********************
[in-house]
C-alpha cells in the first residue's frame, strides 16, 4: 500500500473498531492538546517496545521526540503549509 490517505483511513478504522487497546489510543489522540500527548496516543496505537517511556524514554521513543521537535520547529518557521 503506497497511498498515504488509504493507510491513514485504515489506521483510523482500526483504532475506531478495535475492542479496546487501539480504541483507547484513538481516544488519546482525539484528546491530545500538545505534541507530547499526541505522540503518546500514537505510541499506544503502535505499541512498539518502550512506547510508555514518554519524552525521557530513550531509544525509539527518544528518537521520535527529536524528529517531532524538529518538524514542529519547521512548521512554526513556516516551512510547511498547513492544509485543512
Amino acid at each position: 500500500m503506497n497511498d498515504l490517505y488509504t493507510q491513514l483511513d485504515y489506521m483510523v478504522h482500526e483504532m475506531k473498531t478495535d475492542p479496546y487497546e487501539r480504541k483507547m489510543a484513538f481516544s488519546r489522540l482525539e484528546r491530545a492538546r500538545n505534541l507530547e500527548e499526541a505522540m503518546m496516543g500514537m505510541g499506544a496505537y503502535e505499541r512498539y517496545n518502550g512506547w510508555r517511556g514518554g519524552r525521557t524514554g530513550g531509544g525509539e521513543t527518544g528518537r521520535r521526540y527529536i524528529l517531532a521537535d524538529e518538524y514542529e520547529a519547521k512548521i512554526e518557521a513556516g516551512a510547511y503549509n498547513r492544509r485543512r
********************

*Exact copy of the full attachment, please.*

[in-house]
C-alpha cells in the first residue's frame, strides 16, 4: 500500500473498531492538546517496545521526540503549509 490517505483511513478504522487497546489510543489522540500527548496516543496505537517511556524514554521513543521537535520547529518557521 503506497497511498498515504488509504493507510491513514485504515489506521483510523482500526483504532475506531478495535475492542479496546487501539480504541483507547484513538481516544488519546482525539484528546491530545500538545505534541507530547499526541505522540503518546500514537505510541499506544503502535505499541512498539518502550512506547510508555514518554519524552525521557530513550531509544525509539527518544528518537521520535527529536524528529517531532524538529518538524514542529519547521512548521512554526513556516516551512510547511498547513492544509485543512
Amino acid at each position: 500500500m503506497n497511498d498515504l490517505y488509504t493507510q491513514l483511513d485504515y489506521m483510523v478504522h482500526e483504532m475506531k473498531t478495535d475492542p479496546y487497546e487501539r480504541k483507547m489510543a484513538f481516544s488519546r489522540l482525539e484528546r491530545a492538546r500538545n505534541l507530547e500527548e499526541a505522540m503518546m496516543g500514537m505510541g499506544a496505537y503502535e505499541r512498539y517496545n518502550g512506547w510508555r517511556g514518554g519524552r525521557t524514554g530513550g531509544g525509539e521513543t527518544g528518537r521520535r521526540y527529536i524528529l517531532a521537535d524538529e518538524y514542529e520547529a519547521k512548521i512554526e518557521a513556516g516551512a510547511y503549509n498547513r492544509r485543512r